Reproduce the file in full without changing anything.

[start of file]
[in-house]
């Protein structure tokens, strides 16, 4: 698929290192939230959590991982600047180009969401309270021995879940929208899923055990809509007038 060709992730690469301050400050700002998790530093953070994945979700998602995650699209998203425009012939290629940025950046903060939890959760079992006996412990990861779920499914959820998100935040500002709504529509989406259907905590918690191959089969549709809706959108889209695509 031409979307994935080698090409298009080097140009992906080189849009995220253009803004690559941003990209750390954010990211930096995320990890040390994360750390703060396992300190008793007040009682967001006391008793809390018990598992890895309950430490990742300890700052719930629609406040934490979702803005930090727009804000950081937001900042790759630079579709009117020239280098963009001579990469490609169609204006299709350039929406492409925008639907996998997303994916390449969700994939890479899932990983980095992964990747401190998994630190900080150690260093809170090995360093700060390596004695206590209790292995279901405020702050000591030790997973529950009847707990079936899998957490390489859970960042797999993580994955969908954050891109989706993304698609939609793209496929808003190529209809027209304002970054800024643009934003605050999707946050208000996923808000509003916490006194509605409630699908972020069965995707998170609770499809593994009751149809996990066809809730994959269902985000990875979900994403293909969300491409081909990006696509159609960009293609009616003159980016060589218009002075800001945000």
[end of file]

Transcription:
[in-house]
């Protein structure tokens, strides 16, 4: 698929290192939230959590991982600047180009969401309270021995879940929208899923055990809509007038 060709992730690469301050400050700002998790530093953070994945979700998602995650699209998203425009012939290629940025950046903060939890959760079992006996412990990861779920499914959820998100935040500002709504529509989406259907905590918690191959089969549709809706959108889209695509 031409979307994935080698090409298009080097140009992906080189849009995220253009803004690559941003990209750390954010990211930096995320990890040390994360750390703060396992300190008793007040009682967001006391008793809390018990598992890895309950430490990742300890700052719930629609406040934490979702803005930090727009804000950081937001900042790759630079579709009117020239280098963009001579990469490609169609204006299709350039929406492409925008639907996998997303994916390449969700994939890479899932990983980095992964990747401190998994630190900080150690260093809170090995360093700060390596004695206590209790292995279901405020702050000591030790997973529950009847707990079936899998957490390489859970960042797999993580994955969908954050891109989706993304698609939609793209496929808003190529209809027209304002970054800024643009934003605050999707946050208000996923808000509003916490006194509605409630699908972020069965995707998170609770499809593994009751149809996990066809809730994959269902985000990875979900994403293909969300491409081909990006696509159609960009293609009616003159980016060589218009002075800001945000």